As I made these four quilts, I realized another fact. People who make a quilt for someone specific think of that person. They ask God to bless the recipients, to give them warmth and comfort. It doesn’t matter who it is for, you want the quilt to be comforting and to be a symbol of your personal work – time spent meditatively over that person or persons who will use the quilt in the future. It also works with quilts when you don’t know who will use it. You pray for someone to see it and just love it. And you hope that the work of your hands, the planning and constructing will bless the recipient for many years of warmth and comfort. Whether the recipient prays to the Universe or to God himself, they well receive blessings when they have something made in this manner. You just cannot pick this up at Walmart for $29.95.

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This block is made from a photo. I take the photo media to a printer and have two 11×17 photos printed on regular paper. One serves as my “go to” or master and the other is cut into pattern pieces. In this example, the skyline was cut out as one piece. The paper was used as a pattern to cut the dark blue fabric into the skyline. I used a glue stick to secure the skyline fabric to the cloudy sky fabric. Once the glue stick dried, I used the buttonhole stitch feature on my machine to outline the skyline and secure it permanently to the sky background.

The next section of the photo was a line of trees appearing between the skyline and the lake. I used a fabric in a similar tone to that in the photo and let it represent the treeline. This was also cut out using the paper as the pattern for the fabric. The tree fabric was then glued on top of the skyline portion of the block with a glue stick. Having the master photo available is very helpful in deciding where to place the treeline on the block. When the glue stick dried, I once again used the buttonhole stitch to secure the treeline to the skyline. This made a stitching of 3 layers, but the machine seemed to have no problem with this thickness. When you stitch through dried glue stick, the needle and thread do not become sticky at all and the fabrics remain flat without interfacing or paper behind as can be required with a wide satin stitch.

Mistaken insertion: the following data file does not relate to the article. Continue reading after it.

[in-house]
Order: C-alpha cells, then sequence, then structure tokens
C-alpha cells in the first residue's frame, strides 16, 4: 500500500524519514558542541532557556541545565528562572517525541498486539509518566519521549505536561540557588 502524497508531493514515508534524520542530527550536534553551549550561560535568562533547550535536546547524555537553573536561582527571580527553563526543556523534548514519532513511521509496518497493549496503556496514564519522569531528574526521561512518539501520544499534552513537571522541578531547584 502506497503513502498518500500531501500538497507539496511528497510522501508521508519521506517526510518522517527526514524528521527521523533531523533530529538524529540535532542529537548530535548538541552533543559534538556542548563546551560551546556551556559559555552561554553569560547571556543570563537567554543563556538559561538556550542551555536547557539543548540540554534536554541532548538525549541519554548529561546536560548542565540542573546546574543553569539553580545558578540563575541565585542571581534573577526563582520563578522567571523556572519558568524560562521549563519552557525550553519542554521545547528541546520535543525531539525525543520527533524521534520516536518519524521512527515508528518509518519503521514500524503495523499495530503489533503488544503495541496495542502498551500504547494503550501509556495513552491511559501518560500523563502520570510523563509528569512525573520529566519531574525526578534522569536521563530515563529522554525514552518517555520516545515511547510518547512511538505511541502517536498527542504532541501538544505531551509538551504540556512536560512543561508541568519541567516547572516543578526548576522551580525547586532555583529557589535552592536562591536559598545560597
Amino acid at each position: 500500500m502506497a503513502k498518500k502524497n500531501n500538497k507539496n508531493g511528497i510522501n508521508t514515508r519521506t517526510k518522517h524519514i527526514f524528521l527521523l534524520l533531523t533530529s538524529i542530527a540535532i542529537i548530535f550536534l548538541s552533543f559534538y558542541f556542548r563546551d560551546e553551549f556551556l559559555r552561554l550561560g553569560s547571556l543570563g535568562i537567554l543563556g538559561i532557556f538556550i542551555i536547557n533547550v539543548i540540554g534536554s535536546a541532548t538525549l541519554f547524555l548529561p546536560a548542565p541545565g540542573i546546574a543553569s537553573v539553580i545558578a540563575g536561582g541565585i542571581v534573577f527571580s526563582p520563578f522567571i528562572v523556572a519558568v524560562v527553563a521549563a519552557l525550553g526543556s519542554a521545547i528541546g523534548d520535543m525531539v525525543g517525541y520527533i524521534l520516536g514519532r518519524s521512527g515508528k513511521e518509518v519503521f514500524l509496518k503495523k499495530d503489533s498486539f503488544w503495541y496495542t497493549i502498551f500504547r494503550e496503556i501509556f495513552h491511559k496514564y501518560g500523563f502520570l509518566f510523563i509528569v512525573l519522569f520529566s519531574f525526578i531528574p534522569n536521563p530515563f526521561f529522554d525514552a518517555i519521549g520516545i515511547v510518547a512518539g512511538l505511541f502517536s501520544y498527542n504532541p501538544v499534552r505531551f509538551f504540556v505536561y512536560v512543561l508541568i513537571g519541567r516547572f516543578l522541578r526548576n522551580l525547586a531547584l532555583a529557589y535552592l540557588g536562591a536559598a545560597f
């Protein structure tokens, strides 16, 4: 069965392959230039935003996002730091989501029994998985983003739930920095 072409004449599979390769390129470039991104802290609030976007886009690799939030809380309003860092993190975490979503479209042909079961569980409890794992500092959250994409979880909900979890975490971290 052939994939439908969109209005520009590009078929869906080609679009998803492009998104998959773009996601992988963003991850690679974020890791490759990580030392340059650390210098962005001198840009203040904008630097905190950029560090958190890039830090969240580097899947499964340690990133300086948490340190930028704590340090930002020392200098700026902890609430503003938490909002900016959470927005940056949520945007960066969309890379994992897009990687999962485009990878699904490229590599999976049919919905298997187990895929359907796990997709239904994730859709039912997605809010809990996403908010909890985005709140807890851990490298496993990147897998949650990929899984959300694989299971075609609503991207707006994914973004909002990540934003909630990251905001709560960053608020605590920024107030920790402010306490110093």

The lake composed the entire foreground of this photo. I placed a light blue fabric under the tree line, glued it in place with the glue stick and then buttonhole stitched the bottom of the treeline to the water fabric. I used the rotary cutter and cutting mat to trim the sides of the “water” and align them with the skyline and treeline.

My Dallas Skyline block was now complete. I placed sashing around the block and prepared to incorporate it into the quilt.

When the quilting was done, I used a pattern of small choppy waves for the water quilting and swirling wind for the sky quilting. The city skyline was outlined in the quilting.

This photo was taken from the shore of White Rock Lake in Sunset Bay.

Dallas Skyline on Quilt

For the art quilt, I will begin with the block on the top left. This is an appliqued Texas flag block.

This block is three simple rectangles. The white rectangle is placed horizontally on top, red on the bottom. A seam is made to connect the two. Press the seam to the dark (red) side and then align the blue rectangle with the left edge of the red and white rectangles. Stitch the seam and press toward the blue side.

Cut out your star. Use Elmer’s glue stick or a good quality glue stick to adhere the star to the central location of the blue rectangle. Glue down the center and all rays to the blue fabric. Wait a bit for the glue to dry, otherwise the star will still be able to scoot around on the blue fabric. You don’t want the star to be able to move at all.